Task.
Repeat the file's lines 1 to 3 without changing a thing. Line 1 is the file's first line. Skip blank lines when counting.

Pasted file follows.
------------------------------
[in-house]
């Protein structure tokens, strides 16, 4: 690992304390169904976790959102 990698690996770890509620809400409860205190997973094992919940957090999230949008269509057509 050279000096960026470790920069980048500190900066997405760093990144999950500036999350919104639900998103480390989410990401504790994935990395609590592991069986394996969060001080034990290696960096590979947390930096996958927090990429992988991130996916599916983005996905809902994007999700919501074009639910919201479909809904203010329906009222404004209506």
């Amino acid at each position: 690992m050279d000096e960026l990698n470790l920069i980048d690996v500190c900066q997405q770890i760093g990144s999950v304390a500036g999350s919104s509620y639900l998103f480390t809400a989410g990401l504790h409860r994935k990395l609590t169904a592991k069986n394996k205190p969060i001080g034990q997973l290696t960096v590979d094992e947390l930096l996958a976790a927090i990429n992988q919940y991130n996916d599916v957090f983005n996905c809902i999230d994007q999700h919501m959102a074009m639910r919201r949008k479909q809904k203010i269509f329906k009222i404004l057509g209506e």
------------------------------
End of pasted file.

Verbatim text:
[in-house]
């Protein structure tokens, strides 16, 4: 690992304390169904976790959102 990698690996770890509620809400409860205190997973094992919940957090999230949008269509057509 050279000096960026470790920069980048500190900066997405760093990144999950500036999350919104639900998103480390989410990401504790994935990395609590592991069986394996969060001080034990290696960096590979947390930096996958927090990429992988991130996916599916983005996905809902994007999700919501074009639910919201479909809904203010329906009222404004209506």
């Amino acid at each position: 690992m050279d000096e960026l990698n470790l920069i980048d690996v500190c900066q997405q770890i760093g990144s999950v304390a500036g999350s919104s509620y639900l998103f480390t809400a989410g990401l504790h409860r994935k990395l609590t169904a592991k069986n394996k205190p969060i001080g034990q997973l290696t960096v590979d094992e947390l930096l996958a976790a927090i990429n992988q919940y991130n996916d599916v957090f983005n996905c809902i999230d994007q999700h919501m959102a074009m639910r919201r949008k479909q809904k203010i269509f329906k009222i404004l057509g209506e």